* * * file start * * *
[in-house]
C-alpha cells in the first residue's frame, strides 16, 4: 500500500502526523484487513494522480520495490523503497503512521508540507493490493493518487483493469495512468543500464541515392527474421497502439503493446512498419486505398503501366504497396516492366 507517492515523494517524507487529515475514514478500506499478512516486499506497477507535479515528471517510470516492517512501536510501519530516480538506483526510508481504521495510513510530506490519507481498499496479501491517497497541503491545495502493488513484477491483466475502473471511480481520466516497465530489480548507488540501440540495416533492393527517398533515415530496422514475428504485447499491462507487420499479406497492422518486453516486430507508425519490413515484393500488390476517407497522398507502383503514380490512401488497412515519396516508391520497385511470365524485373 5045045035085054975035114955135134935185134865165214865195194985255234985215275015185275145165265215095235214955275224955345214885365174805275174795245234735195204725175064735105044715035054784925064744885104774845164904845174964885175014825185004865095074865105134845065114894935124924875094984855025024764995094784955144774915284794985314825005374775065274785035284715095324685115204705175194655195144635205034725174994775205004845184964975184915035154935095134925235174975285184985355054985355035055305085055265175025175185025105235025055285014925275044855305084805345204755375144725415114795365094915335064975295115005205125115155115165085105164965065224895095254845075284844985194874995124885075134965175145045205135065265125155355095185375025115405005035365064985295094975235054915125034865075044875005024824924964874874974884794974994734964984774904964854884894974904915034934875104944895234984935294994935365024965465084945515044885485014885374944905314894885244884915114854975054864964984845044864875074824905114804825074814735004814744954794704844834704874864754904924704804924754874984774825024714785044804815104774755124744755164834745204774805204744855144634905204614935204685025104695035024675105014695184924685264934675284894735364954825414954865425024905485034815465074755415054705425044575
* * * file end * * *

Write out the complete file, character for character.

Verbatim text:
[in-house]
C-alpha cells in the first residue's frame, strides 16, 4: 500500500502526523484487513494522480520495490523503497503512521508540507493490493493518487483493469495512468543500464541515392527474421497502439503493446512498419486505398503501366504497396516492366 507517492515523494517524507487529515475514514478500506499478512516486499506497477507535479515528471517510470516492517512501536510501519530516480538506483526510508481504521495510513510530506490519507481498499496479501491517497497541503491545495502493488513484477491483466475502473471511480481520466516497465530489480548507488540501440540495416533492393527517398533515415530496422514475428504485447499491462507487420499479406497492422518486453516486430507508425519490413515484393500488390476517407497522398507502383503514380490512401488497412515519396516508391520497385511470365524485373 5045045035085054975035114955135134935185134865165214865195194985255234985215275015185275145165265215095235214955275224955345214885365174805275174795245234735195204725175064735105044715035054784925064744885104774845164904845174964885175014825185004865095074865105134845065114894935124924875094984855025024764995094784955144774915284794985314825005374775065274785035284715095324685115204705175194655195144635205034725174994775205004845184964975184915035154935095134925235174975285184985355054985355035055305085055265175025175185025105235025055285014925275044855305084805345204755375144725415114795365094915335064975295115005205125115155115165085105164965065224895095254845075284844985194874995124885075134965175145045205135065265125155355095185375025115405005035365064985295094975235054915125034865075044875005024824924964874874974884794974994734964984774904964854884894974904915034934875104944895234984935294994935365024965465084945515044885485014885374944905314894885244884915114854975054864964984845044864875074824905114804825074814735004814744954794704844834704874864754904924704804924754874984774825024714785044804815104774755124744755164834745204774805204744855144634905204614935204685025104695035024675105014695184924685264934675284894735364954825414954865425024905485034815465074755415054705425044575